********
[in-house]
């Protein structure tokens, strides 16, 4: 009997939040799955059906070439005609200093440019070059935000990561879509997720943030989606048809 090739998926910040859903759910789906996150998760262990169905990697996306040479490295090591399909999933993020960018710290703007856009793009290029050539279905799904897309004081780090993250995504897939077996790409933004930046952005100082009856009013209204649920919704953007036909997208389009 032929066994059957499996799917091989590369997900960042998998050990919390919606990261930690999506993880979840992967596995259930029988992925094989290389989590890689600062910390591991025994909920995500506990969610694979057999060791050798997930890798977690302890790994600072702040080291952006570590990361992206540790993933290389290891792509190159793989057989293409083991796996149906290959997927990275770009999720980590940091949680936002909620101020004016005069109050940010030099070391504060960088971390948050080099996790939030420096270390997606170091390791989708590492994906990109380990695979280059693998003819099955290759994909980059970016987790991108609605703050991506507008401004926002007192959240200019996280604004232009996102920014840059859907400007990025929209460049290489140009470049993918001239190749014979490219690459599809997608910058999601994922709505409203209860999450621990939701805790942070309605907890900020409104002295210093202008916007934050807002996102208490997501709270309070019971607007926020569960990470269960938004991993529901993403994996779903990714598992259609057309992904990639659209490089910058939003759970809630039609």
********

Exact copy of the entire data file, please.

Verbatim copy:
[in-house]
């Protein structure tokens, strides 16, 4: 009997939040799955059906070439005609200093440019070059935000990561879509997720943030989606048809 090739998926910040859903759910789906996150998760262990169905990697996306040479490295090591399909999933993020960018710290703007856009793009290029050539279905799904897309004081780090993250995504897939077996790409933004930046952005100082009856009013209204649920919704953007036909997208389009 032929066994059957499996799917091989590369997900960042998998050990919390919606990261930690999506993880979840992967596995259930029988992925094989290389989590890689600062910390591991025994909920995500506990969610694979057999060791050798997930890798977690302890790994600072702040080291952006570590990361992206540790993933290389290891792509190159793989057989293409083991796996149906290959997927990275770009999720980590940091949680936002909620101020004016005069109050940010030099070391504060960088971390948050080099996790939030420096270390997606170091390791989708590492994906990109380990695979280059693998003819099955290759994909980059970016987790991108609605703050991506507008401004926002007192959240200019996280604004232009996102920014840059859907400007990025929209460049290489140009470049993918001239190749014979490219690459599809997608910058999601994922709505409203209860999450621990939701805790942070309605907890900020409104002295210093202008916007934050807002996102208490997501709270309070019971607007926020569960990470269960938004991993529901993403994996779903990714598992259609057309992904990639659209490089910058939003759970809630039609």